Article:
But wait, what about the “(direct) / (none)” opt-ins, you ask? (26%) These people have come from a variety of sources Google can’t reliably identify which, it’s worth noting, includes ALL Instagram traffic from the mobile app (unless you’ve put a work-around in place). However, it’s pretty safe to assume it’s not all coming from one place so Facebook is actually the #1 source of new subscribers for this site.

As far as social media traffic goes, Twitter is coming in a distant second with just over 3% of new subscribers for the last month for this site.

This business owner should therefore be spending the majority of their social media time & energy on Facebook because that’s working best for them.

Easy peasy, right?


Because this Analytics data is not retroactive, until you’ve set this Goal up, you are literally throwing away valuable information on your opt-ins. So get this goal setup ASAP! Bookmark this post and schedule some time in your calendar to follow the steps.

Having trouble? Feel free to reach out to me via the Coaching Blueprint Facebook Page and I’d be happy to give you a hand.
Jackie Johnstone is a social media consultant for passionate entrepreneurs with an important message to share. She’s on a mission to help you banish tech headaches, reach more people, make real connections and change more lives.

Get your social media brimming with brilliant posts your audience will love! Grab Jackie’s free training here and get everything you need to start using the 4 Pillars of Great Social Media Content in your business.

You can find Jackie all over the social web but she’d love to connect with you on Facebook, Twitter, or Instagram!

How to Write a Sales Page that Reads Like a Sacred Invitation

How to Write a Sales Page that Reads Like a Sacred Invitation


You know the feeling. I certainly do.

It’s visceral. And you likely tingle with excitement.

Reading a personal, elegantly expressed invitation takes you from fascination to feeling understood to the finale effortlessly. You know exactly what you’re required to do. And you can’t wait to do it. Invitations like this elicit immediate RSVP’s of the “Yes, oh yes please!” variety.

Contrast this with the dread you feel upon reading a standard “salesy” sales page.
You may feel:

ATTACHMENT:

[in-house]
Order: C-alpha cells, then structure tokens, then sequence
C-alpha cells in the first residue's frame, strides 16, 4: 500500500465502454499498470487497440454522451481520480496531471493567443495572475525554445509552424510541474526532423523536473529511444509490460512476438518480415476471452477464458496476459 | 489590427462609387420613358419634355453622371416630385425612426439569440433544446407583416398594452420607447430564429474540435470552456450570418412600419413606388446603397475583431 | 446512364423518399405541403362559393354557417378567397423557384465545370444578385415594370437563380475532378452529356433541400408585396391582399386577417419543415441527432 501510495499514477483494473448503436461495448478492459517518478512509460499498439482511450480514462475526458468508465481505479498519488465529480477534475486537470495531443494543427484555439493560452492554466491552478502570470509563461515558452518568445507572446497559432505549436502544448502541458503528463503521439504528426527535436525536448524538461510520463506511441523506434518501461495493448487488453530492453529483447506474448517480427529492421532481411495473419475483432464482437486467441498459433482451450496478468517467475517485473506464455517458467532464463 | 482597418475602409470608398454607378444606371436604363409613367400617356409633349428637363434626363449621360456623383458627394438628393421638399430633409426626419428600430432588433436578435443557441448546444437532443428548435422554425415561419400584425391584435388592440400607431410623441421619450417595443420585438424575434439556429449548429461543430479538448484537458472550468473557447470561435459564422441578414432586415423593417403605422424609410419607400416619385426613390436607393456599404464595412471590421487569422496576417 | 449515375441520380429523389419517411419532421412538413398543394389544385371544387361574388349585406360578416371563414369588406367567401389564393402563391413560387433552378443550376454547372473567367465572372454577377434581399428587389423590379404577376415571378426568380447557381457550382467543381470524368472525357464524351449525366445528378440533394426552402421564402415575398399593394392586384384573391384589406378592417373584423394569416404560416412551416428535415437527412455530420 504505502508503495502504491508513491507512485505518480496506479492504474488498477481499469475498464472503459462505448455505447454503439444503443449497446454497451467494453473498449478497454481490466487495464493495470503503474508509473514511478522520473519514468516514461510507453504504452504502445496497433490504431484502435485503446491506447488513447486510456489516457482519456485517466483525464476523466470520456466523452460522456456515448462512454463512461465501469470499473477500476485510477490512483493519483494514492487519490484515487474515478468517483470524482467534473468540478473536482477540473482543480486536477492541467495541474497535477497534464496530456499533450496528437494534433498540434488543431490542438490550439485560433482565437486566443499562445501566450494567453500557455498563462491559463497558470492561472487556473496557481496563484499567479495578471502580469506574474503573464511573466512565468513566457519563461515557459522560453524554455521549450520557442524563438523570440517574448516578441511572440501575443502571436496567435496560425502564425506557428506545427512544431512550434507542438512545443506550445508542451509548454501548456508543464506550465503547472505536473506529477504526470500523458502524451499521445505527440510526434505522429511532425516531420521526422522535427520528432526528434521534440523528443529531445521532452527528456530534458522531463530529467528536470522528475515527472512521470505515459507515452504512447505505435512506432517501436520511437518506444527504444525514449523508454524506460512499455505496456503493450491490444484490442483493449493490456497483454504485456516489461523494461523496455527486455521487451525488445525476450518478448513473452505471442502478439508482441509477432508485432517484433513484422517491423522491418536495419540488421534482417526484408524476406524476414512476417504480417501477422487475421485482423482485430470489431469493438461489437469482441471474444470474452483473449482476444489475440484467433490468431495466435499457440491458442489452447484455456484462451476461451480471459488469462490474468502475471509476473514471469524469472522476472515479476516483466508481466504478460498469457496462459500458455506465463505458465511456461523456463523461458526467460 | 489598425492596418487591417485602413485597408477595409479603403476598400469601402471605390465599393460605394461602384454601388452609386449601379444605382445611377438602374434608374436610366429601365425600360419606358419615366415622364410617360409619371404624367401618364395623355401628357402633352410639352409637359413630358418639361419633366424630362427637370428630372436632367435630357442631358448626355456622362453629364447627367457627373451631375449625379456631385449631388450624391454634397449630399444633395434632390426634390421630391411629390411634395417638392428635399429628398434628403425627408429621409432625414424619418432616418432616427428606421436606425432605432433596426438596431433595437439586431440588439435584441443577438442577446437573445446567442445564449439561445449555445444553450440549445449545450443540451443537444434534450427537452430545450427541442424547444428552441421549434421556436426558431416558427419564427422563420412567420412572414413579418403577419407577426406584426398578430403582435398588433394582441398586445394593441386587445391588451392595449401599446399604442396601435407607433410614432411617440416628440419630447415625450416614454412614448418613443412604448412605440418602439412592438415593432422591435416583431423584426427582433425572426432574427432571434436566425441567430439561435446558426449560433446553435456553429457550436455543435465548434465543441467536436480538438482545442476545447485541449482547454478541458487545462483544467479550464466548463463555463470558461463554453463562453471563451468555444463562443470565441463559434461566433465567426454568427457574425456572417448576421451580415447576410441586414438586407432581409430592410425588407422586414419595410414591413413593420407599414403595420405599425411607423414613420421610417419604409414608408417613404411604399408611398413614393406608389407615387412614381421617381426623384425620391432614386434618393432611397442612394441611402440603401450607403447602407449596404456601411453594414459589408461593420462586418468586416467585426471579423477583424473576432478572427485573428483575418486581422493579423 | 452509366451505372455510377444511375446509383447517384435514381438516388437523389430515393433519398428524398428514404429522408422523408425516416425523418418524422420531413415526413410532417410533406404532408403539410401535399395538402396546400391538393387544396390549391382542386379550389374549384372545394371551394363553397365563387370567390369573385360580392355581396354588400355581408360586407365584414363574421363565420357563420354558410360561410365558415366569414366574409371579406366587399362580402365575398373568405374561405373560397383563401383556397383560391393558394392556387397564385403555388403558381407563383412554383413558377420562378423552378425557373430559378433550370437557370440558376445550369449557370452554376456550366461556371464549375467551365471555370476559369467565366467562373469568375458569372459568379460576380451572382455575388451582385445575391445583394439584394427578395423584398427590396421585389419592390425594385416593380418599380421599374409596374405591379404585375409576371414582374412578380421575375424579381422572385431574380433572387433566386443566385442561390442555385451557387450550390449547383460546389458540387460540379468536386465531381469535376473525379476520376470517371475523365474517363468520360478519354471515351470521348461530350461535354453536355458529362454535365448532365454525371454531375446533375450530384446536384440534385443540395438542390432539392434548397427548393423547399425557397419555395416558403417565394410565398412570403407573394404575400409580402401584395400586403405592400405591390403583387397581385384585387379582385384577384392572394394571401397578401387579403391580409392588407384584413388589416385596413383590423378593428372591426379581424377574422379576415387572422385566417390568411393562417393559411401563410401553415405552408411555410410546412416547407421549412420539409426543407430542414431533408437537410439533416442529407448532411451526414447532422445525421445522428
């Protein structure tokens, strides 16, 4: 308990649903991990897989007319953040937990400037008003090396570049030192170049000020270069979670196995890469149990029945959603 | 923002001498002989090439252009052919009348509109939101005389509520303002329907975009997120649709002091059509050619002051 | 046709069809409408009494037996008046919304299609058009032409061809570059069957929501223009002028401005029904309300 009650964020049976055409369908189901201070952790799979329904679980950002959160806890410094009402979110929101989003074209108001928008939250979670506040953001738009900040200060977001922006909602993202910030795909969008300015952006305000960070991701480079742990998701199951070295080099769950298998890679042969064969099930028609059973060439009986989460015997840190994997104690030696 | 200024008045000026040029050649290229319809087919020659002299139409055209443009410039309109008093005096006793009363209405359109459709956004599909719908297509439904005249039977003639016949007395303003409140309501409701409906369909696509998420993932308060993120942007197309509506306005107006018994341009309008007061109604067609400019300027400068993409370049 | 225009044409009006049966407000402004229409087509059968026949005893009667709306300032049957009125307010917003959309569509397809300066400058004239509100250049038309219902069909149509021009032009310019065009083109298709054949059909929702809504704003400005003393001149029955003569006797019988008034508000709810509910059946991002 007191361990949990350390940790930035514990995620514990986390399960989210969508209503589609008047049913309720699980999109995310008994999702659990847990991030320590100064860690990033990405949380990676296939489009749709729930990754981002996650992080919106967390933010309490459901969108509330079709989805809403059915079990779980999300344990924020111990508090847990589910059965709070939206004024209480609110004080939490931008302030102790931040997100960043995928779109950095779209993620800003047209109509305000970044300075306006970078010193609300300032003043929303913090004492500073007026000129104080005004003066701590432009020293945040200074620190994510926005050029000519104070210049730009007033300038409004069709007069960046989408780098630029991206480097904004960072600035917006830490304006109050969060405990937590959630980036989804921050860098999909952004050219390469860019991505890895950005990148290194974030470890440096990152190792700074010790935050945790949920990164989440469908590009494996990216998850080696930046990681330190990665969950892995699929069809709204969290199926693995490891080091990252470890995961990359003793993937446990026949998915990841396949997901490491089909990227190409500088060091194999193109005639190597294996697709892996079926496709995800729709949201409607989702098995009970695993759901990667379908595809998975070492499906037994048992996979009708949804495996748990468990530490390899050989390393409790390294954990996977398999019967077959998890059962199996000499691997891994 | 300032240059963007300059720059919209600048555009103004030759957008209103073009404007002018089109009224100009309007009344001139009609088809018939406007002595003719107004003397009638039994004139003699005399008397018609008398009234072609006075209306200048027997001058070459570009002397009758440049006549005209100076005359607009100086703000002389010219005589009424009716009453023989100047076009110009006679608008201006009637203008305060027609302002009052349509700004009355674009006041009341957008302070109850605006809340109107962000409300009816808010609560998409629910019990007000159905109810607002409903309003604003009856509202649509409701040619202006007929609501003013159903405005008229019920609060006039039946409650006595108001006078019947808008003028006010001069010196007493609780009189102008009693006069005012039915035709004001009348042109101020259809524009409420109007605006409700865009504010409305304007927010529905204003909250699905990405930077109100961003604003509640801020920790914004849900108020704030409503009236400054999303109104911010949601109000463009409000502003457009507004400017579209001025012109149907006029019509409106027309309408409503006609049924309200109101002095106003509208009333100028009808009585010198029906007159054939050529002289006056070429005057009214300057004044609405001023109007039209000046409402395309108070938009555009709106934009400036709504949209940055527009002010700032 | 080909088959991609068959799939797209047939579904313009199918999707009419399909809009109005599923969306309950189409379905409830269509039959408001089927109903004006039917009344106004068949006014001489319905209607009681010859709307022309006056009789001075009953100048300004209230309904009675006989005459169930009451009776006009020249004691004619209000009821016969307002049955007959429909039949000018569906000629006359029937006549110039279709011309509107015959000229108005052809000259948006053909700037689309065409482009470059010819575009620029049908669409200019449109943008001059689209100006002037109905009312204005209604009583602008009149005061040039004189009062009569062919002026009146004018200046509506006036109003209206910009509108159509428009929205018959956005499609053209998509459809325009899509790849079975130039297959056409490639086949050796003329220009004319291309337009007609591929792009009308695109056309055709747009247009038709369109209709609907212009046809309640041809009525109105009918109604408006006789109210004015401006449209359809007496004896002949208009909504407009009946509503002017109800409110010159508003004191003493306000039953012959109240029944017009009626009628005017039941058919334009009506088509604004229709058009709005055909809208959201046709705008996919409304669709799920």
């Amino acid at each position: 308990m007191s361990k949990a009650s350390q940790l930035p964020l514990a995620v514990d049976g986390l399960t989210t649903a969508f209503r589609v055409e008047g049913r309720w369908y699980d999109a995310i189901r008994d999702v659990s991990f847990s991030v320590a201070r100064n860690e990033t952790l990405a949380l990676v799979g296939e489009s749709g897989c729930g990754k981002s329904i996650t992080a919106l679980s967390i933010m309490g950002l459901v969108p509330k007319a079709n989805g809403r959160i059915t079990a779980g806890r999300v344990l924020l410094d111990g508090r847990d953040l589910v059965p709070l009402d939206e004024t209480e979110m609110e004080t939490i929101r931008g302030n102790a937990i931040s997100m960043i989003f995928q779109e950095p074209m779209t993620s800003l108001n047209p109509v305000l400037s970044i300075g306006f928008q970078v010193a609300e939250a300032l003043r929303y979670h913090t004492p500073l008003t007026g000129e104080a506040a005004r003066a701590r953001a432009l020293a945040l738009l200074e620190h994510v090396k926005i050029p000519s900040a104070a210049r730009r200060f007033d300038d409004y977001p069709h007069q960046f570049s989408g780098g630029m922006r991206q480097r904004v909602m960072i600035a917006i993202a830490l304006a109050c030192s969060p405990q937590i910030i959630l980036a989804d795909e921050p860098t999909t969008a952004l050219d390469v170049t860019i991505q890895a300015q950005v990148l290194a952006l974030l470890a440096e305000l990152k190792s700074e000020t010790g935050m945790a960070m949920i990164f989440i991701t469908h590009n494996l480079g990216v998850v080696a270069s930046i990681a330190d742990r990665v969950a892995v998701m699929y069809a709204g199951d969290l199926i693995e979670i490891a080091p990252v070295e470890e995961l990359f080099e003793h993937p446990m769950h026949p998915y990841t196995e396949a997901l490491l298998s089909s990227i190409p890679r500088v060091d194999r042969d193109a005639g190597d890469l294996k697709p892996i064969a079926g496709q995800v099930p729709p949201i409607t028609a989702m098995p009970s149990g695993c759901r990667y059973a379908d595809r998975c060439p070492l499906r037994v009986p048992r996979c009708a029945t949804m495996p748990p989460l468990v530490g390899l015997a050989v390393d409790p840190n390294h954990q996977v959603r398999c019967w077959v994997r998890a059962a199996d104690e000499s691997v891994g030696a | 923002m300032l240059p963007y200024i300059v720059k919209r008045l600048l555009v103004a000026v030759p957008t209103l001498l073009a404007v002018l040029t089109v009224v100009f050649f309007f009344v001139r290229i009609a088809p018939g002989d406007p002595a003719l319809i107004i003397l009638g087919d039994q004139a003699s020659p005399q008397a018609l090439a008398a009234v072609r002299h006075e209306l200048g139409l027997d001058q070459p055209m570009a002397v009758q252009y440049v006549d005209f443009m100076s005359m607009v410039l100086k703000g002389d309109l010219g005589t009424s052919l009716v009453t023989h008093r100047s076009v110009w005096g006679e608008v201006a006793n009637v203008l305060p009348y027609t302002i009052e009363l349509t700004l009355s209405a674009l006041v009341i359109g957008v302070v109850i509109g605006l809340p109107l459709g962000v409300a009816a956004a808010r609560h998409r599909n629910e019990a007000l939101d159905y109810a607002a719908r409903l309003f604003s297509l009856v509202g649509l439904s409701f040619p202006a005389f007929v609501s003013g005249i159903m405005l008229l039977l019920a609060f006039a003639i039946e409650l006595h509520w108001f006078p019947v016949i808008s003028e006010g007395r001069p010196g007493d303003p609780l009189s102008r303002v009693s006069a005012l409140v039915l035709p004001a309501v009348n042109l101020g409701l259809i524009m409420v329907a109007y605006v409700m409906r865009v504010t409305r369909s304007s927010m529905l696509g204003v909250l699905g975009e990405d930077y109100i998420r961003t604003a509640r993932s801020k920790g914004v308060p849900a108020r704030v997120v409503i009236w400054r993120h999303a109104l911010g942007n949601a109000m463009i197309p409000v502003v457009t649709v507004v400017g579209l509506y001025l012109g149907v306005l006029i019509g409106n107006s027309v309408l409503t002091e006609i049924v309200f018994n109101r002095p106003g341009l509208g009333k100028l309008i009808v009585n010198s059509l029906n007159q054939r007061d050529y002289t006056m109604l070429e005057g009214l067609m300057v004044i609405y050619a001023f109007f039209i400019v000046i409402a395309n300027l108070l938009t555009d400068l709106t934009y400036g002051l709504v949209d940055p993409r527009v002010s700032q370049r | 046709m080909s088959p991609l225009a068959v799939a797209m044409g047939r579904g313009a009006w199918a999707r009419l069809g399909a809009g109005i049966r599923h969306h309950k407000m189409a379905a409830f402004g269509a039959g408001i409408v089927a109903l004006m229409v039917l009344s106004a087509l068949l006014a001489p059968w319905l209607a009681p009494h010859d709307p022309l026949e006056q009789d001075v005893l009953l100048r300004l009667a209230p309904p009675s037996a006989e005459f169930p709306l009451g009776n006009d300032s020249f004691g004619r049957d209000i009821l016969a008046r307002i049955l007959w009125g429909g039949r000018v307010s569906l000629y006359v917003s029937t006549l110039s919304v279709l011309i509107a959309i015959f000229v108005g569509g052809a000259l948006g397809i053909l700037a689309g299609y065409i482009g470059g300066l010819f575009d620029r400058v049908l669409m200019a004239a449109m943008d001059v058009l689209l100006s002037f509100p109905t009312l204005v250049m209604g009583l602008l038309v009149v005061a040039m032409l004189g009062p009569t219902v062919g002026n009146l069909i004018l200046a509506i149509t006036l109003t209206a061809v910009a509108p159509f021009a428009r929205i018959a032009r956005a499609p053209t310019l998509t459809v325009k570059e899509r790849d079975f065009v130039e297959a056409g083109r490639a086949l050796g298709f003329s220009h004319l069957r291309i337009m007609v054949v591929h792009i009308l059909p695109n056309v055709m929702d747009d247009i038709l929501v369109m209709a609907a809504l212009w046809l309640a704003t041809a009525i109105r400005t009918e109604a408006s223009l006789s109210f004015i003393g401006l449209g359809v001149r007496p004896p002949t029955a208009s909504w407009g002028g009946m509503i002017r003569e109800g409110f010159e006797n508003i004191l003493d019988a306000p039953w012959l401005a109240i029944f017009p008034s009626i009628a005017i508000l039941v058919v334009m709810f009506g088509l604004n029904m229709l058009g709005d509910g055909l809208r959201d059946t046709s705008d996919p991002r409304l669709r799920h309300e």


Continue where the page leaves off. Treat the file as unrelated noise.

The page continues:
• Kicked in the gut (too many pain points hit at once).
  • Smacked in the face (your shame, fears and embarrassing problems are conveyed like a crude neon sign).
  • Defensive (like, how dare they assume they know you better than you know yourself. The arrogance!).

Ironically, we tend to use the word ‘salesy’ to describe sales page that don’t work (therefore don’t sell).

Because when sales pages are working — like they’re supposed too — they’ll feel like a sacred invitation to the person you most want to work with (aka right person, ideal client, dream peep).

I’m sure you relate to reading sales page that work like sacred invitations. I’m more sure that you’ve read plenty that don’t.

But when it comes to writing your sales page, how does this help you?

How do you craft a sales page that sounds more like a sacred invitation to your ideal client?

I have a few ideas that have worked when writing for my own clients. Many of whom happen to be coaches.

As a coach, especially, your coaching sales page must read as a sacred invitation. Because, frankly, whether you think of it this way or not, your work is sacred.

Coaching relationships are transformational, deeply personal and revelatory.

How could guiding a person through the process of self-actualization be anything other than sacred work?

Now let it be said that copywriting, especially long-form sales page, are not easy to write.
If you find writing your sales page difficult, firstly: you’re not alone. And secondly, this is not necessarily a sign that you’re doing it all wrong.

As a professional writer I couldn’t agree more with Nathaniel Hawthorne’s sentiment:

“Easy reading is damn hard writing.”

So, I’m not going to patronize you with a just-add-water formula for writing a sacred invitation.

Instead, I’ve got something better: 4 Essential Elements to Elevate Your Sales Page To Sacred Invitation

Pre- Writing Work // “You’re Speaking My Language”

A sacred invitation is one that speaks intimately to your reader. Recognize that your right person / ideal client doesn’t necessarily conceptualize things the way you do. We can all get lost in our own professional jargon. We’re often hypnotized by the dominant discourse in our field, that we forget to use plain language.

Many coaches who are struggling with writing their sales page for their own coaching offer make the mistake of skipping the necessary preparation.